The Infosphere Mystery of the Sorcerer of Les Troi Frere

I was working on a few things and in the process wanted to look up some details, and check some of the available images and references, for the famous and infamous “Sorcerer”, brought into the public mind and the culturestream by the controversial but seminal Abbe Breuil.

The original illustration of the Sorcerer of Les Trois Frere as it appeared in the Abbe Breiuls groundbreaking 1920 article.

His original illustration of The Sorcerer is almost certainly the best known modern drawing and ‘representation’ of paleolithic and cro-magnon art. You can see it in the featured image above, and as it was originally seen on the full page of the original 1920 article below.

The article (it might be more accurately called a letter that was in academic form and widely spread) was named: “un dessin relevé dans la caverne des trois-frères, à montesquieu-avantès (ariège)” (It was originally printed all in upper case), which translates to: “a drawing found in the cave of the three brothers to montesquieu-Avantès (Ariège)”.

Art PrintsSomething that struck me very strongly was the near-complete absence of good photographs of the original art, anywhere in the infosphere. And when I went back thru my memories of the text-sphere, I came to the same conclusion, that all of the photos that I have ever seen printed of the Les Trois Frere cave and it’s art seemed to be from this same very limited set of photos. There are five, only 4 of which are photos in-situ, available only from the Granger Collection, and unless some academics and researchers have troves of photos in some dusty desk somewhere, these five images are the only references the infosphere can access.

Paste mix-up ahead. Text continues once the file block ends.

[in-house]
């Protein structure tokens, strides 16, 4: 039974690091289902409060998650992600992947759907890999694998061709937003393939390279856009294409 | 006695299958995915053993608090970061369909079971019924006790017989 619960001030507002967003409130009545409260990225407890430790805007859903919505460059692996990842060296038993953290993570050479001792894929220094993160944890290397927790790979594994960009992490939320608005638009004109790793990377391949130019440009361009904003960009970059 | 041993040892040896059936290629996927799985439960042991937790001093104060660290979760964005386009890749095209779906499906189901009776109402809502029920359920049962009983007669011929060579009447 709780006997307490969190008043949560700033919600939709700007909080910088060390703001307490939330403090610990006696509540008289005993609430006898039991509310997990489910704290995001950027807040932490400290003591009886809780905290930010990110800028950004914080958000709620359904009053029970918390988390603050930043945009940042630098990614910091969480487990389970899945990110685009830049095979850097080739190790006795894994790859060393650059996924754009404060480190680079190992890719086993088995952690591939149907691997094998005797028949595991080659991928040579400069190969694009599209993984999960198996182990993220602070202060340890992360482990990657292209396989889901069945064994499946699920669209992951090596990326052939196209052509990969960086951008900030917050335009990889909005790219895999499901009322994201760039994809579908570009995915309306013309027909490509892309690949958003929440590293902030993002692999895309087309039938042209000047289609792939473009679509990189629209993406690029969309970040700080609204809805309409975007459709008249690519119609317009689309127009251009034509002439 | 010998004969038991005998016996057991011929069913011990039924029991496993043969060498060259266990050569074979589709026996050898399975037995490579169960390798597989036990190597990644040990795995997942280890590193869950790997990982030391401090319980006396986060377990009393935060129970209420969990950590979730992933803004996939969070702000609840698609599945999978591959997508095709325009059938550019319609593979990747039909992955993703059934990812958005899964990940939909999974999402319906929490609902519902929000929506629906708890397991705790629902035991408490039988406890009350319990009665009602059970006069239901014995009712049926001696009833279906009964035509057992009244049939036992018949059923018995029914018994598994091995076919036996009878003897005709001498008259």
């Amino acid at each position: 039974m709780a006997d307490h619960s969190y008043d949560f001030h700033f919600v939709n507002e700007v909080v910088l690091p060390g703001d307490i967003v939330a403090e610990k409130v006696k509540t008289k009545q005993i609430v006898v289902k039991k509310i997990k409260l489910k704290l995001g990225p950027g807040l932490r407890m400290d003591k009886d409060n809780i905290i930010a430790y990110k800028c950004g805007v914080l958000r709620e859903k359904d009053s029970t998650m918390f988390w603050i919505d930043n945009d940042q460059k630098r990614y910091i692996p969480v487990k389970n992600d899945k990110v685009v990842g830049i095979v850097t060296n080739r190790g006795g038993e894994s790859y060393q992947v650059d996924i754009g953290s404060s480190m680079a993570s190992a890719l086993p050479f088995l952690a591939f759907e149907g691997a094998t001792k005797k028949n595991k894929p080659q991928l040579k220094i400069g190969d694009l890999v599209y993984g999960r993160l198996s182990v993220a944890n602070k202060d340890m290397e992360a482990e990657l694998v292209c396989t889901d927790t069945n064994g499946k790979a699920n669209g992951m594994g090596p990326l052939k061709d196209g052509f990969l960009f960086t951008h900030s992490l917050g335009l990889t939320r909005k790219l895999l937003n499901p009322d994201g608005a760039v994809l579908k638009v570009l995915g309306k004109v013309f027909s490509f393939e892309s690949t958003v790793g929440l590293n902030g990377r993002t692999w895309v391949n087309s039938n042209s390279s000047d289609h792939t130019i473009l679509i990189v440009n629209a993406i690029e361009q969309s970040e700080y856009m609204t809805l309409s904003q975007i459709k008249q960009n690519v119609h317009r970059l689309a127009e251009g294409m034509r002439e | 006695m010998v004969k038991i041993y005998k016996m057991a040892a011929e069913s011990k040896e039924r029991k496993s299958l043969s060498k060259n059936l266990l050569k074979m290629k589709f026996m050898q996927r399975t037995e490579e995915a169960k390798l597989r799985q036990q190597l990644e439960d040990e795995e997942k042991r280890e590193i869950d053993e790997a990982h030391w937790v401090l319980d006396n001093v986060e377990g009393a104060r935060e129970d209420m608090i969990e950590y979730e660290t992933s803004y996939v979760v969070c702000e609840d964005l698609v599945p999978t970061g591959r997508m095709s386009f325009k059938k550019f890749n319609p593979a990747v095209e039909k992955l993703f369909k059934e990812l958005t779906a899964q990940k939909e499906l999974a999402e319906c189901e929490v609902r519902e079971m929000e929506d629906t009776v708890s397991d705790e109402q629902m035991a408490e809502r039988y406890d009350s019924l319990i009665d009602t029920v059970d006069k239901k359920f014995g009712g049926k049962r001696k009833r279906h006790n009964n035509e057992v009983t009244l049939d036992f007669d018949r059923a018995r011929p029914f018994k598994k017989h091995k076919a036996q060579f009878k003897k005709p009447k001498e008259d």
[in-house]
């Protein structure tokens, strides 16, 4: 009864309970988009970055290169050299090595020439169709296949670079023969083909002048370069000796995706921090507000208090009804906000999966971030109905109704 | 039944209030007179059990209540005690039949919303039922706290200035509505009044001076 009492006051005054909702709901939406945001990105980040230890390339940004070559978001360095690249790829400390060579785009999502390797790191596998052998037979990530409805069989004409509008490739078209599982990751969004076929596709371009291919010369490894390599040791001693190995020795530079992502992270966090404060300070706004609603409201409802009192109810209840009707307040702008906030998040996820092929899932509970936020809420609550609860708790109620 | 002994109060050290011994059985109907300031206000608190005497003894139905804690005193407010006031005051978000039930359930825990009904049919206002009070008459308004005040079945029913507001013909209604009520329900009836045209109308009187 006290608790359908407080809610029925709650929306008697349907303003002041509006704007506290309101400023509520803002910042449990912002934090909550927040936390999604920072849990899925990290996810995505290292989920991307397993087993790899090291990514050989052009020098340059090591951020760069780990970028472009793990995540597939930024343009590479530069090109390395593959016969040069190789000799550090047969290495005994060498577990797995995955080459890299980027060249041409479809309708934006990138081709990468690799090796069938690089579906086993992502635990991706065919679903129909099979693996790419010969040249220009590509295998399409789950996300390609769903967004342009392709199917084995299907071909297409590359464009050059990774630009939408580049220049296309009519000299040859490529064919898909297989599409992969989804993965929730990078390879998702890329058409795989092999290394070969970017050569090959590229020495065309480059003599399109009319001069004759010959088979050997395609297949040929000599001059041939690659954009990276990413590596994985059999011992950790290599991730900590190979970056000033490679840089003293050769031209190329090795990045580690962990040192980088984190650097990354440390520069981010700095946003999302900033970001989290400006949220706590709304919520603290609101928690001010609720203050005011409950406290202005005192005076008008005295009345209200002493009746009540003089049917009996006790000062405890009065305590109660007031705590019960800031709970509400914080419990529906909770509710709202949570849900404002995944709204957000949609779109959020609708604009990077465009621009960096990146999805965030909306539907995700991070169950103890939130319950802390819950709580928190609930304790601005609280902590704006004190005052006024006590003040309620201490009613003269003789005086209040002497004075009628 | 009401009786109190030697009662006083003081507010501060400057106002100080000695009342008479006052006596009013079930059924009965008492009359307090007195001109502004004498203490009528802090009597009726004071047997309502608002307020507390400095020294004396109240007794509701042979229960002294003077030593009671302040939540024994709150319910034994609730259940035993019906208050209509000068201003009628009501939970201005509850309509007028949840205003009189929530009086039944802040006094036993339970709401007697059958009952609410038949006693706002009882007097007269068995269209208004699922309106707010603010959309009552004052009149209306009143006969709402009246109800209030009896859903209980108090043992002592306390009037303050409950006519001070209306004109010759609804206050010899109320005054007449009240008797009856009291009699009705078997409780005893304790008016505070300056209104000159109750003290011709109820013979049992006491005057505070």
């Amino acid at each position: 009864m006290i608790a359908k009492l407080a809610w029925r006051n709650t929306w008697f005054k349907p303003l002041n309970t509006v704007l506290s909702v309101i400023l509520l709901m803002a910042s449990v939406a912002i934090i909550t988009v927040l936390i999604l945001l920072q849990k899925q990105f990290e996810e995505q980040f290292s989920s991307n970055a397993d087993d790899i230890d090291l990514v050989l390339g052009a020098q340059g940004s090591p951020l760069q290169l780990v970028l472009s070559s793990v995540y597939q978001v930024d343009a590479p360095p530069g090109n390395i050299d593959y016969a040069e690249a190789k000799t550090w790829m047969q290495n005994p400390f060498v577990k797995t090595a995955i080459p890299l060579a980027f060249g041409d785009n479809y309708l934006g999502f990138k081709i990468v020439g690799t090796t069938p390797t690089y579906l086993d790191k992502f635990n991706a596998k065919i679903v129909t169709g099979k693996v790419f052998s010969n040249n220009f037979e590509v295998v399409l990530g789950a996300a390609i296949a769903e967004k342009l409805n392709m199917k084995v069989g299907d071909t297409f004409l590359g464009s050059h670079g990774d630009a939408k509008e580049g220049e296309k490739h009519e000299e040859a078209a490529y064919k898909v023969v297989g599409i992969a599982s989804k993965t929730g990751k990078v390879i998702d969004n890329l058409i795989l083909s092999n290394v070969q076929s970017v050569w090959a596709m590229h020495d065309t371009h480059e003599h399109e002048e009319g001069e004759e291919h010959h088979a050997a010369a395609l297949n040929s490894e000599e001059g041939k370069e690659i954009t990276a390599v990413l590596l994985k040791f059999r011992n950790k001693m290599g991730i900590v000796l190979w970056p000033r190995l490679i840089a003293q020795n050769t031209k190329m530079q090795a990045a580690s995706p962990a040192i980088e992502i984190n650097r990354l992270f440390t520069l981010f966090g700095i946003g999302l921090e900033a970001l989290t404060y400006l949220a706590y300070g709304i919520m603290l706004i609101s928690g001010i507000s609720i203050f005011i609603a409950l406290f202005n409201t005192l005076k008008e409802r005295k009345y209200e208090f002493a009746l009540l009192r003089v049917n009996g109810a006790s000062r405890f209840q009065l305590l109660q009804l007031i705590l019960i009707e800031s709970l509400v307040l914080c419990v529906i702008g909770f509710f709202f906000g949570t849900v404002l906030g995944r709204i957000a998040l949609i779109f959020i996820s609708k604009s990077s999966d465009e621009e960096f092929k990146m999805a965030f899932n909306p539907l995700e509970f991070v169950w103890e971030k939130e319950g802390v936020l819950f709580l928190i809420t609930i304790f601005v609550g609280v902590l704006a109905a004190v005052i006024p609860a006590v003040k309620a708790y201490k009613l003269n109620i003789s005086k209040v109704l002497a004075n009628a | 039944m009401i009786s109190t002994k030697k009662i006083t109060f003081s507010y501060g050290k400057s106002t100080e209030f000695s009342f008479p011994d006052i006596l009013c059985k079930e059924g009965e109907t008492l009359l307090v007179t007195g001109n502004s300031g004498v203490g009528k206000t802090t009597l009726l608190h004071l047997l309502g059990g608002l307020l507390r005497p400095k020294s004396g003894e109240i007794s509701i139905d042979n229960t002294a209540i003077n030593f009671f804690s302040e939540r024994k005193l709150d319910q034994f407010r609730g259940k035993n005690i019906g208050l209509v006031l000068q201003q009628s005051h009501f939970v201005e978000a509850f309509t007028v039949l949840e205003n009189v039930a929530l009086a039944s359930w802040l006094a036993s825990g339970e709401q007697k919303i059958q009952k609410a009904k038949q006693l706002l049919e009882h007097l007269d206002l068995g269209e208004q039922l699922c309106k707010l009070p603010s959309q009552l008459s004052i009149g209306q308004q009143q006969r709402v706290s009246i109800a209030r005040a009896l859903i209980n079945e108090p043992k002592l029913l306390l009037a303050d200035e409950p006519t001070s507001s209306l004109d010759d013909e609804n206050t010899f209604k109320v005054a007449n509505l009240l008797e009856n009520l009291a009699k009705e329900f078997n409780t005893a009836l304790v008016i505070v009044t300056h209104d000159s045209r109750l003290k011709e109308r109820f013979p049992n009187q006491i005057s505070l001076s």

This strikes me as very interesting. The most famous representation of ancient art with a human male figure exists in a kind of empty space of study, comparison, and research using the modern model.

There’s a fantastic master’s thesis hidden in that empty space, possibly a PhD. I’m going to write more on this later.

The image to the right is an art print link from one of the websites selling prints of Granger photos – this I think is my favorite of the 4 modern photos available. As I recall the history and backstory of this photograph and the cave, which I had read about at some point, at the time this was taken the original art had begun fading badly because of all the visitors to the cave, it was thought to be less than half, perhaps significantly less than half, of the clarity of The Sorcerer as Breiul saw it. I like this image because you can barely make out bits of one of the most important features of the cave, masses of shallow engravings covering almost every surface.

The image below is a copy of the complete page containing the illsutration from the officially and openly available public domain PDF copy of Abbe Breuil’s original groundbreaking article. It contains what is probably the best possible authoritative rendering of his illustration, which stunned 1920’s culture and became an icon.






The source of the public domain PDF copy of the original article – in French.